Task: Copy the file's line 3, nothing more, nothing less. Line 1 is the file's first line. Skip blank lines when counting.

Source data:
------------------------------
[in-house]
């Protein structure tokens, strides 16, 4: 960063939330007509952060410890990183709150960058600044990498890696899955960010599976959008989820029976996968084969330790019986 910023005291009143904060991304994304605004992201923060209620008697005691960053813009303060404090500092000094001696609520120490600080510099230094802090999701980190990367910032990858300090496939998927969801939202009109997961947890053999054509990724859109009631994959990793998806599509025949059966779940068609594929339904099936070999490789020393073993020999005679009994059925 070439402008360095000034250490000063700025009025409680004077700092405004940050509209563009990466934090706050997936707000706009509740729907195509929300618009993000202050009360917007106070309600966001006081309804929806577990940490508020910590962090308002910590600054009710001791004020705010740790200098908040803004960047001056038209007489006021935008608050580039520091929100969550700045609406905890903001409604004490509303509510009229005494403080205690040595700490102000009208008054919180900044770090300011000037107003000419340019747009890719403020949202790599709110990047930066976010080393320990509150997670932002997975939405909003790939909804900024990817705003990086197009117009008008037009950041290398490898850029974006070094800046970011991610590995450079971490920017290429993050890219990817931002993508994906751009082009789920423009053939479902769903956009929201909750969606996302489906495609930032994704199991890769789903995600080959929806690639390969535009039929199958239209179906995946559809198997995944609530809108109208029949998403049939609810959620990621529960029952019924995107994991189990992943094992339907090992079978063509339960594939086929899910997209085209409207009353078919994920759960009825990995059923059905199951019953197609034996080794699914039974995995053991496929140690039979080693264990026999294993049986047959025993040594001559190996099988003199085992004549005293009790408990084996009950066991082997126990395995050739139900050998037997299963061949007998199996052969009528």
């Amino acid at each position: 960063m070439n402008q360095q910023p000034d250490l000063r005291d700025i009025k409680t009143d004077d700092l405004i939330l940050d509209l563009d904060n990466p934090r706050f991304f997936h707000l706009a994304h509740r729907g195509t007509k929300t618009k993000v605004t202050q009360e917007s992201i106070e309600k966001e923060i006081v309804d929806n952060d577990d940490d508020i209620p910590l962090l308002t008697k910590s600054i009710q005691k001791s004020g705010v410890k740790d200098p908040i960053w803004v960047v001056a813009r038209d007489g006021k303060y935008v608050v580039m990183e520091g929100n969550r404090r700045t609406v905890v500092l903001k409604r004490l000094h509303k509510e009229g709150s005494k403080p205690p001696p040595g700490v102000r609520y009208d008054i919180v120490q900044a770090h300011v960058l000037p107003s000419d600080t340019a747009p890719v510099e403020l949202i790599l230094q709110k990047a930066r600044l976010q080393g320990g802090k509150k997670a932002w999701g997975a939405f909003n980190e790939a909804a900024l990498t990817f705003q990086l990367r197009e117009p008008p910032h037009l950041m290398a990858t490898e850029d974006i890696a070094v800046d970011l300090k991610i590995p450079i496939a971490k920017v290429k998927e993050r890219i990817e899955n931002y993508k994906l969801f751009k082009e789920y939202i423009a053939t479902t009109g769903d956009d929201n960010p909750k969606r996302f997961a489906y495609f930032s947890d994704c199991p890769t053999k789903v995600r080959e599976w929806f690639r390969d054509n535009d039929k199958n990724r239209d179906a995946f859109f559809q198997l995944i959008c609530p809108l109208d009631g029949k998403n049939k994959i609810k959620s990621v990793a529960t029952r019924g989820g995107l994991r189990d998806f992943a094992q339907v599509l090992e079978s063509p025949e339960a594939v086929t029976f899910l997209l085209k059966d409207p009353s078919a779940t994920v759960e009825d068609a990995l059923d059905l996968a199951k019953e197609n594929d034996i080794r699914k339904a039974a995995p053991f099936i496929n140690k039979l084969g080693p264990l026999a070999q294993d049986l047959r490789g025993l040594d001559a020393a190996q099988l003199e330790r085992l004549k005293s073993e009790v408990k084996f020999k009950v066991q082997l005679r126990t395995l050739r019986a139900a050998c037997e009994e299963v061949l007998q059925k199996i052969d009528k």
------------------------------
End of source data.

């Amino acid at each position: 960063m070439n402008q360095q910023p000034d250490l000063r005291d700025i009025k409680t009143d004077d700092l405004i939330l940050d509209l563009d904060n990466p934090r706050f991304f997936h707000l706009a994304h509740r729907g195509t007509k929300t618009k993000v605004t202050q009360e917007s992201i106070e309600k966001e923060i006081v309804d929806n952060d577990d940490d508020i209620p910590l962090l308002t008697k910590s600054i009710q005691k001791s004020g705010v410890k740790d200098p908040i960053w803004v960047v001056a813009r038209d007489g006021k303060y935008v608050v580039m990183e520091g929100n969550r404090r700045t609406v905890v500092l903001k409604r004490l000094h509303k509510e009229g709150s005494k403080p205690p001696p040595g700490v102000r609520y009208d008054i919180v120490q900044a770090h300011v960058l000037p107003s000419d600080t340019a747009p890719v510099e403020l949202i790599l230094q709110k990047a930066r600044l976010q080393g320990g802090k509150k997670a932002w999701g997975a939405f909003n980190e790939a909804a900024l990498t990817f705003q990086l990367r197009e117009p008008p910032h037009l950041m290398a990858t490898e850029d974006i890696a070094v800046d970011l300090k991610i590995p450079i496939a971490k920017v290429k998927e993050r890219i990817e899955n931002y993508k994906l969801f751009k082009e789920y939202i423009a053939t479902t009109g769903d956009d929201n960010p909750k969606r996302f997961a489906y495609f930032s947890d994704c199991p890769t053999k789903v995600r080959e599976w929806f690639r390969d054509n535009d039929k199958n990724r239209d179906a995946f859109f559809q198997l995944i959008c609530p809108l109208d009631g029949k998403n049939k994959i609810k959620s990621v990793a529960t029952r019924g989820g995107l994991r189990d998806f992943a094992q339907v599509l090992e079978s063509p025949e339960a594939v086929t029976f899910l997209l085209k059966d409207p009353s078919a779940t994920v759960e009825d068609a990995l059923d059905l996968a199951k019953e197609n594929d034996i080794r699914k339904a039974a995995p053991f099936i496929n140690k039979l084969g080693p264990l026999a070999q294993d049986l047959r490789g025993l040594d001559a020393a190996q099988l003199e330790r085992l004549k005293s073993e009790v408990k084996f020999k009950v066991q082997l005679r126990t395995l050739r019986a139900a050998c037997e009994e299963v061949l007998q059925k199996i052969d009528k």